BODY OF PROOF,
TUESDAYS; ABC, Citytv
With Body of Proof,
takes on a role that's
close to her heart
By Eric Kohanik
Dana Delany has rarely been typecast.
"I don't like to repeat myself," she says. That's why some fans remember her as a brave army nurse on the 1980s hit China Beach and others recall her as the scantily clad dominatrix she played in the '90s big-screen comedy Exit to Eden.
Most recently though, TV buffs knew her as a cold and conniving resident of the fictional Wisteria Lane.
"I had the best year," says the 55-year-old, contemplating her final days playing Katherine Mayfair on Desperate Housewives. "I went to the loony bin, and I became a lesbian!"
Now, with the melodrama behind her, the New York native is giving life to a decidedly more grounded character in Body of Proof. It's a part, she says, that is close to her heart.
Of all the roles you've played, who does Body of Proof medical examiner Megan Hunt resemble the most?
I'd say she is going back to my China Beach days. This character feels very close to me.
Why is that?
It's funny, I've always been more drawn to doctors than lawyers in terms of my acting. I think in another life I was a doctor. My grandfather was a doctor. I do love the medical stuff. For this, I went and saw an autopsy. I encourage everyone to see an autopsy. It's fantastic. It will make you really want to take care of your body and have even more awe for what we've all been given.
So, how do you take care of your body?
I do yoga. That's it. Yoga.
Megan is in a car crash in the pilot episode of the show. I gather that the scene struck a bit close to home?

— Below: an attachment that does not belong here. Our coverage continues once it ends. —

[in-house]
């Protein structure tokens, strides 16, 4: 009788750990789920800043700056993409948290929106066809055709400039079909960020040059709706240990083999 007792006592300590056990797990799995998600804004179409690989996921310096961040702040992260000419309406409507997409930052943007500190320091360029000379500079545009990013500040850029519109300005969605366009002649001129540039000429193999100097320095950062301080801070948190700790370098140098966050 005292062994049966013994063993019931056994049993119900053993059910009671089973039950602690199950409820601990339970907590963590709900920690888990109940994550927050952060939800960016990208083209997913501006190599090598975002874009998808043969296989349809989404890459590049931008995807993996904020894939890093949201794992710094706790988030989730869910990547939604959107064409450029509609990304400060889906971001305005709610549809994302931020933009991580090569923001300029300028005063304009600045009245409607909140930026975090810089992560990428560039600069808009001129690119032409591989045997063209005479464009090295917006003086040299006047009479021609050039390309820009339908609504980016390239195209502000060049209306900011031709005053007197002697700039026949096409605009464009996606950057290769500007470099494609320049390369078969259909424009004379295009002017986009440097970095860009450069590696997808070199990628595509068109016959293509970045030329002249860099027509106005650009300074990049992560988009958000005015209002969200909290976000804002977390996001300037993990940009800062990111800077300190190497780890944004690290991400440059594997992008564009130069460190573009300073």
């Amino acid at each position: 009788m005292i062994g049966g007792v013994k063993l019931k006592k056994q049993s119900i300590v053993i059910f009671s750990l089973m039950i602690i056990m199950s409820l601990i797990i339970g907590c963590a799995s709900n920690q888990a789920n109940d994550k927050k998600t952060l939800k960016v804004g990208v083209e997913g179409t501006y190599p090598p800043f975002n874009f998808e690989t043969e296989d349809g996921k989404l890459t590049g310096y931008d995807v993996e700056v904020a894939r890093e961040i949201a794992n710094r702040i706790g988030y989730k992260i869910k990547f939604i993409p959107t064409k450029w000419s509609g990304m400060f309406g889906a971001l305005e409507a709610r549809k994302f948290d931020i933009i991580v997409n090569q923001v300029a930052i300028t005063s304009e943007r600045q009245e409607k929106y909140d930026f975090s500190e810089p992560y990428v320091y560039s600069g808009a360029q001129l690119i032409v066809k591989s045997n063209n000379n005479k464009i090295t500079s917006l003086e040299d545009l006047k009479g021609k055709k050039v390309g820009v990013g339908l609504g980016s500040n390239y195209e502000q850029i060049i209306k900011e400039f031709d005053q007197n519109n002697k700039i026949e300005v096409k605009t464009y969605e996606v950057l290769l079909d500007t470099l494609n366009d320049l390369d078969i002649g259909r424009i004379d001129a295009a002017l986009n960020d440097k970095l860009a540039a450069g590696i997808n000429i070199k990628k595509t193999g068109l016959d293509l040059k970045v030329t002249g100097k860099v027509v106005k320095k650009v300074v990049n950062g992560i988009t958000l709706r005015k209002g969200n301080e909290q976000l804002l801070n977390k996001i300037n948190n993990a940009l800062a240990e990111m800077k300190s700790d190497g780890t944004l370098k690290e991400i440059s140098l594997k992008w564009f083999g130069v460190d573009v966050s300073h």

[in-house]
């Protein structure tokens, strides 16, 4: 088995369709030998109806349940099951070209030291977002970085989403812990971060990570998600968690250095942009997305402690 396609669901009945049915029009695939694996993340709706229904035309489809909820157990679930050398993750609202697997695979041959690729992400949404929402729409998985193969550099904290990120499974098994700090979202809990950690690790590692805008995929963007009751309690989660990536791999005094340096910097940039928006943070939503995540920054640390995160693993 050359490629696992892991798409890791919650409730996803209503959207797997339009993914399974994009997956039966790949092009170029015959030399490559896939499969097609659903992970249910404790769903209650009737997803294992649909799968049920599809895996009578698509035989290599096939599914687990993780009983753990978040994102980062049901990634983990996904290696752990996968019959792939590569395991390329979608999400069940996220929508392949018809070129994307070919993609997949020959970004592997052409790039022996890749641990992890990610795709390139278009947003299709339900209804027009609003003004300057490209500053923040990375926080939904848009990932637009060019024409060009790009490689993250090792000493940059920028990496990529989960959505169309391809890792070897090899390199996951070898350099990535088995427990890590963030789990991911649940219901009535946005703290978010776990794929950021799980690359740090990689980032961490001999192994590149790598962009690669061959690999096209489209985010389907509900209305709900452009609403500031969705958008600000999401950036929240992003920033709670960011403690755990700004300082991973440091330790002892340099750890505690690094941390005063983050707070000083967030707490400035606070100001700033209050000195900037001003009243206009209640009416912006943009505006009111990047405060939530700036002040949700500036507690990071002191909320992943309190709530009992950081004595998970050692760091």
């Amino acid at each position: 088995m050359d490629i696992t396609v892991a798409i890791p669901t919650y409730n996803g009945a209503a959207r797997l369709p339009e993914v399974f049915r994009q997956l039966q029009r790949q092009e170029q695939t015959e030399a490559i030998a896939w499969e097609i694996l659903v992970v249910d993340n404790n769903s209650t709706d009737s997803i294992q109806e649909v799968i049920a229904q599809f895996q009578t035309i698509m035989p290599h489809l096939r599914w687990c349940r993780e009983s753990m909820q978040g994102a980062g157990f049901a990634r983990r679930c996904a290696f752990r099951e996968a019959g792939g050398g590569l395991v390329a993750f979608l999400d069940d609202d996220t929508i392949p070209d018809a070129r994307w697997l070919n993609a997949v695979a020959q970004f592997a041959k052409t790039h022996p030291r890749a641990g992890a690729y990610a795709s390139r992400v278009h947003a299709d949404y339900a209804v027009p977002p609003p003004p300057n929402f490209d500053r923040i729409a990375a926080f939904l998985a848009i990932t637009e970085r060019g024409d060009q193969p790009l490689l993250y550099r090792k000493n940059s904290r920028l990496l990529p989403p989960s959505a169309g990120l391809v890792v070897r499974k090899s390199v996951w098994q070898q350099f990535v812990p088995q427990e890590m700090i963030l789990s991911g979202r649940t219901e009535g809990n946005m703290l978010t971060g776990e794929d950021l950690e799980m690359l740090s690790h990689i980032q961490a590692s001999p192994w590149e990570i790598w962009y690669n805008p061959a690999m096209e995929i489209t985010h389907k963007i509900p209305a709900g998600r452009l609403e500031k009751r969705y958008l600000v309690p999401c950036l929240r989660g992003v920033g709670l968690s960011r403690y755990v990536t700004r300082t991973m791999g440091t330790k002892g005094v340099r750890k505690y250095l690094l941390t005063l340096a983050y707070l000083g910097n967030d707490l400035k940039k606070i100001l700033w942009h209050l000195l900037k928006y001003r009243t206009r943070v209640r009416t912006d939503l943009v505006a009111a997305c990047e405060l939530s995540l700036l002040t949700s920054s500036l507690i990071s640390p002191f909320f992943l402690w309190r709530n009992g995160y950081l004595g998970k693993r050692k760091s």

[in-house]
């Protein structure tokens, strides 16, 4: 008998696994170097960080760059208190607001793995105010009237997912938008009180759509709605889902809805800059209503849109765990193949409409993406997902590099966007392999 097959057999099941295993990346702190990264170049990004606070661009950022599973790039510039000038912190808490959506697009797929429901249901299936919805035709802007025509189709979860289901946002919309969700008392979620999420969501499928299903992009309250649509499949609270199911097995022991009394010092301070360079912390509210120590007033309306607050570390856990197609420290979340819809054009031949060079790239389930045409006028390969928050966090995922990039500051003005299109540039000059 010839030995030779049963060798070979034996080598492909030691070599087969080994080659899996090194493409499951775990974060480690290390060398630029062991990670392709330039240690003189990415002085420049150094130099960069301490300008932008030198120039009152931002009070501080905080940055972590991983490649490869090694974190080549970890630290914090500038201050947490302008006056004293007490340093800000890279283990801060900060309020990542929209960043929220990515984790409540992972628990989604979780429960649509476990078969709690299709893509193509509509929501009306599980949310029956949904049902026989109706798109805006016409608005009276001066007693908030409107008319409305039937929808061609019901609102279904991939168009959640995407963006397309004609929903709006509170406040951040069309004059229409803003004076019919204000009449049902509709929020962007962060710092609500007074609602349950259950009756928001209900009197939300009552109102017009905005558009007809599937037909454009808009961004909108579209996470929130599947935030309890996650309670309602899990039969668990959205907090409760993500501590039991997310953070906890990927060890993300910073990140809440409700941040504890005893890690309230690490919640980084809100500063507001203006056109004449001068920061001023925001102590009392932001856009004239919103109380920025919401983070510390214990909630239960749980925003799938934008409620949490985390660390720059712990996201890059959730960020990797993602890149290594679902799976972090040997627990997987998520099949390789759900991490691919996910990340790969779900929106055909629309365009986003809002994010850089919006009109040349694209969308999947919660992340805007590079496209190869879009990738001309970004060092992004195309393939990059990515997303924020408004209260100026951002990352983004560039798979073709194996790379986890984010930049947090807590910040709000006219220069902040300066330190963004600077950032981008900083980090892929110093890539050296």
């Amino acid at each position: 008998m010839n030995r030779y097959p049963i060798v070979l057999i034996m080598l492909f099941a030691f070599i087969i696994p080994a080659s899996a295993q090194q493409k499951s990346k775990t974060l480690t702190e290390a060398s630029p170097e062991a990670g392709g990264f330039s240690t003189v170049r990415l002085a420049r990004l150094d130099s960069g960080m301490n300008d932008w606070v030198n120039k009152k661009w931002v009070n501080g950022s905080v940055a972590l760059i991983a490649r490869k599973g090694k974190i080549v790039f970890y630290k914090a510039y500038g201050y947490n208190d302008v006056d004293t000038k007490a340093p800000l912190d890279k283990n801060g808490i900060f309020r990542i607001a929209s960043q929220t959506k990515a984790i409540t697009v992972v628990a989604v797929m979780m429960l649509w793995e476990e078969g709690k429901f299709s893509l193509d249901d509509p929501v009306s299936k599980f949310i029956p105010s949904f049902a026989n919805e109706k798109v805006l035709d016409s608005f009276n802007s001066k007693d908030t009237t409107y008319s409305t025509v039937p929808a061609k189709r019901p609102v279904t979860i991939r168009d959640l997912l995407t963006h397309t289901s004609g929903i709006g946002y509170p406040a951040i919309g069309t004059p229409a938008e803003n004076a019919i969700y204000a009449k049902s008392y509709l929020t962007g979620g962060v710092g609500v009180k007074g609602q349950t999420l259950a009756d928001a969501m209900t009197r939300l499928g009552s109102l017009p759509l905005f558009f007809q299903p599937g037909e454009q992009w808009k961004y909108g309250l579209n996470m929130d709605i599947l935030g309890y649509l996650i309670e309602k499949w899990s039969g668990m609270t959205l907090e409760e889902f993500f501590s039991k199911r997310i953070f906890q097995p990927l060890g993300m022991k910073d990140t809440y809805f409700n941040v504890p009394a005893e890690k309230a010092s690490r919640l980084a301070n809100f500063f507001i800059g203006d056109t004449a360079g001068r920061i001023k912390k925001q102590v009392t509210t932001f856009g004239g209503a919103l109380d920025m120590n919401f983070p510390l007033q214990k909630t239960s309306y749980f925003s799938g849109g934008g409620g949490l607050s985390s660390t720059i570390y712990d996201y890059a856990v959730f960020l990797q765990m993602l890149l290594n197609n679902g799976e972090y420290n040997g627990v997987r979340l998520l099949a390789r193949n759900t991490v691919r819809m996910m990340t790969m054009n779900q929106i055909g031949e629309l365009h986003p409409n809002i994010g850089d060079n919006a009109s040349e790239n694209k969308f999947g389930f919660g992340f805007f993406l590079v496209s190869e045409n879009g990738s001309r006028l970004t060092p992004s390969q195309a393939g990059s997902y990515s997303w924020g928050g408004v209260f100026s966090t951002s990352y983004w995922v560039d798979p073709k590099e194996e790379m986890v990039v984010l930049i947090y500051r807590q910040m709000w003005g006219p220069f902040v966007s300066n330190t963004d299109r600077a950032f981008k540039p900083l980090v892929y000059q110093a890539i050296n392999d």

Yeah, I was hit by a bus two weeks before we started filming. I broke two fingers and my car was totalled, exactly like the accident in the pilot. I was in Santa Monica, 8:30 in the morning. I was making a left-hand turn and I was hit by a bus. It hit my passenger side. I'm lucky to be alive. And the irony is, when I got out of the car, the bus driver said to me, "I know who you are. Can I have your autograph?"
Megan works a lot and doesn't have much of a life outside of her job. Have you ever been at that point in your real life where you realize that you're working too hard?
Well, I love to act, so it doesn't feel like work to me. You know, you get that family feeling on a series. Still, there are long hours involved with a TV commitment.
What's the secret to coping?
The key is good food. You gotta have the fuel. I learned that. And sleep.
Do you miss your Desperate Housewives colleagues?
I had a ball on the show. I had a great three years. And, yeah, I miss my friends there. It really became a family, but I'm always up for the next adventure. When ABC came to me with this opportunity, it was kind of an offer I couldn't refuse. And [Housewives executive producer] Marc Cherry was great. He said, "I don't want to get in the way of you having a lead in a show, so I wish you well and you're always welcome back." I feel very blessed.